Mike Pompeo didn’t have a chance to explore the etymology of the word “perversion” in his Senate testimony last Thursday. Cory Booker wasn’t seeking a historical overview of our society’s understanding of sexuality, but rather was asking about remarks Pompeo made during a June 2015 “God and Country” rally at Summit Church in Wichita, Kansas. Pompeo quoted the words of Summit Church’s senior pastor Joe Wright: “We have worshipped other gods and called it multiculturalism. We have endorsed perversion and called it an alternative lifestyle.” In fact, those words are from a very famous prayer Pastor Wright gave in 1996 at the Kansas state legislature, which provoked nationwide attention as the evangelical minister asked God’s forgiveness for a number of sins. That 277-word prayer has been reprinted many times and circulated widely over the Internet and, while it may seem shocking to Democrats and their media allies, the words Pompeo quoted from Pastor Wright reflect the Bible-based beliefs of the vast majority of Christians in America today.

“Yes or no,” Cory Booker demanded, “do you believe gay sex is a perversion?”

Of course it is, if words have any meaning, but Mike Pompeo was there to be confirmed as Secretary of State, not to give a lecture about etymology, theology, or moral philosophy. A student of rhetoric might observe that Booker was not asking Pompeo whether homosexuality can be defined as a perversion; anyone could consult a dictionary for that. Rather, the New Jersey Democrat was interested in the negative connotation of the word “perversion.” In large measure due to the influence of Havelock Ellis, “pervert” became a vulgar insult in the 20th century. To be a pervert was to be sick — mentally defective — and as psychology replaced Christianity as the prevailing standard of social and legal judgment, “pervert” carried a stigma, a connotation of disapproval. For the sake of rhetorical accuracy, therefore, Sen. Booker’s repeated questions in Thursday’s hearing might be rephrased: “Do you disapprove of homosexual behavior?”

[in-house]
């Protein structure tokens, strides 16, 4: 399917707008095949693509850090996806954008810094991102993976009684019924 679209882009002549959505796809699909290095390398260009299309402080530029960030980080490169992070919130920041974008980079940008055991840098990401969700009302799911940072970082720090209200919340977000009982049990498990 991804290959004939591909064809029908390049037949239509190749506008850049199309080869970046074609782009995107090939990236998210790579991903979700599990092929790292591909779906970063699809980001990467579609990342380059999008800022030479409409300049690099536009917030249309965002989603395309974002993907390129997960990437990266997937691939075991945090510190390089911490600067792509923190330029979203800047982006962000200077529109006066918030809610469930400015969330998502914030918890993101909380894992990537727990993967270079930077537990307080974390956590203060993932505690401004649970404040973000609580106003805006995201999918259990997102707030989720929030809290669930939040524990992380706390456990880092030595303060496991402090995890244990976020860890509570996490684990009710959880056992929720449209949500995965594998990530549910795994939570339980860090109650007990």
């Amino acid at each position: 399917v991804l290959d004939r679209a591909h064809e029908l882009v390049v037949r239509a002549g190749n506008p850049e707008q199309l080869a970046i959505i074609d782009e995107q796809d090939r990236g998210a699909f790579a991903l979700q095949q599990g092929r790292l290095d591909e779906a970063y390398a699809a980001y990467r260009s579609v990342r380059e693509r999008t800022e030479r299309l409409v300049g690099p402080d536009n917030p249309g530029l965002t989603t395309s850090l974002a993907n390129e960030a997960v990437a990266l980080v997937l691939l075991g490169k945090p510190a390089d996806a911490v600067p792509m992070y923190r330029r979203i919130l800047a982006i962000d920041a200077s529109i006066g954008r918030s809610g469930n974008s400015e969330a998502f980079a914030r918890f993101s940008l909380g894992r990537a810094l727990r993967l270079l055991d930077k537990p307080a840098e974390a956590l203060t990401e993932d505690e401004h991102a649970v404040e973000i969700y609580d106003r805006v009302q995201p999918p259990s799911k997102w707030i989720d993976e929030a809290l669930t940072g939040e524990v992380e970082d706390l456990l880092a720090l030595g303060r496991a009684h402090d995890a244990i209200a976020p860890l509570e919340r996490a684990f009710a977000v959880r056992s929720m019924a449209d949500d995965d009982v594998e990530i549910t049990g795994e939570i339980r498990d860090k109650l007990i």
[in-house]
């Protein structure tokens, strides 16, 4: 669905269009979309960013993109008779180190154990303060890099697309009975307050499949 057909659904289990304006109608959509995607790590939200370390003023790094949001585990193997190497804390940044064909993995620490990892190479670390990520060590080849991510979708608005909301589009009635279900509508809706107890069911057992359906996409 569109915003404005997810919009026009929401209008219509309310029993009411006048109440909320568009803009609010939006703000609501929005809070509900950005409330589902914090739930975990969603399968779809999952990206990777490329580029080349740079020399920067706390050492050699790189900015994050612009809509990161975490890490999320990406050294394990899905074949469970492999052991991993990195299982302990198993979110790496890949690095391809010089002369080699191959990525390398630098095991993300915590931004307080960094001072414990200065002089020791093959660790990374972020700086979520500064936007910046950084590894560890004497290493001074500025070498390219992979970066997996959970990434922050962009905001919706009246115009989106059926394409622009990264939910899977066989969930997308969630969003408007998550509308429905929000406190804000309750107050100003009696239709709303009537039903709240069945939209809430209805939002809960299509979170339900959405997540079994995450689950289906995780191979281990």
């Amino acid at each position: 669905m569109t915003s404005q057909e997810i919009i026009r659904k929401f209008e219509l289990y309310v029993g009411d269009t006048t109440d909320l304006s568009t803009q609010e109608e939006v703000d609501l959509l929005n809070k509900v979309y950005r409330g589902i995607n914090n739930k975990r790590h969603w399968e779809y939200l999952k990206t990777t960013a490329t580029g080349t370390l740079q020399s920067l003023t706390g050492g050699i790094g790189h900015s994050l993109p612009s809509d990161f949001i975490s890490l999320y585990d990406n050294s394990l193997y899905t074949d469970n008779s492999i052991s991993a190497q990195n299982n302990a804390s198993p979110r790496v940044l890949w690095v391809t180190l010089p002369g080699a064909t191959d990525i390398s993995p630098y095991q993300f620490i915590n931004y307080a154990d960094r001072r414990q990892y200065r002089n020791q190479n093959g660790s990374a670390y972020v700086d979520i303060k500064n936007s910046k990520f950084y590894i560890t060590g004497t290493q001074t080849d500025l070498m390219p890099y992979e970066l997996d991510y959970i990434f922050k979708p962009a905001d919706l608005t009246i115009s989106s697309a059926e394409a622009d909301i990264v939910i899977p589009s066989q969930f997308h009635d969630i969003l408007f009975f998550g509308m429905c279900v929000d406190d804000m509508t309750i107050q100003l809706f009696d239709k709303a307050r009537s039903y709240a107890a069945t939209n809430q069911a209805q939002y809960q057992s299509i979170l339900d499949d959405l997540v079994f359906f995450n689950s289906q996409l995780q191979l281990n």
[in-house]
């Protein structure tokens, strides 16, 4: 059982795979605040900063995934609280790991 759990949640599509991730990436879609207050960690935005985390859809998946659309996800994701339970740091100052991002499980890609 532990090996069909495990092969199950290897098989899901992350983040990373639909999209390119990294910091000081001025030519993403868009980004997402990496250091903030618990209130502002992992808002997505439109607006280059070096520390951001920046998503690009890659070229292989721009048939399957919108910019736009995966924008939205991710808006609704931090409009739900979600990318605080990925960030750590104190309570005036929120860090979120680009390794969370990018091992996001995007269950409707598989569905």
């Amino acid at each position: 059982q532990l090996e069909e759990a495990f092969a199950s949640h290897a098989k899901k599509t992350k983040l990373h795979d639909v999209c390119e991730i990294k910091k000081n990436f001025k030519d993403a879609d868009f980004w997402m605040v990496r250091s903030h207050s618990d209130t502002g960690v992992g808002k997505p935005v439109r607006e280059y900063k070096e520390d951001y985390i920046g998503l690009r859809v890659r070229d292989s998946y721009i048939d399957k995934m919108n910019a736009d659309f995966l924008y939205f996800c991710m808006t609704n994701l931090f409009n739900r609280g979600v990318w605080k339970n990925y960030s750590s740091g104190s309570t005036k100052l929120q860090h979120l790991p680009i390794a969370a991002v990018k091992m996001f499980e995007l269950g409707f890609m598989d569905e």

Here we arrive at the real truth of the matter. Pastor Wright might provide a scriptural exegesis, invoking various Bible passages (e.g.,Genesis 1:27-28, Leviticus 18:22, Romans 1:24-28) to justify the Christian faith’s disapproval of homosexuality. Americans are guaranteed both freedom of religion and freedom of speech by the First Amendment of the Constitution, and so no Christian can be compelled to approve of homosexuality, nor can any American be forbidden to express their opinion on the subject. It might have behooved Pompeo to turn the question around on Sen. Booker: “Does the Democratic Party believe in the First Amendment or not? Yes or no, Senator?”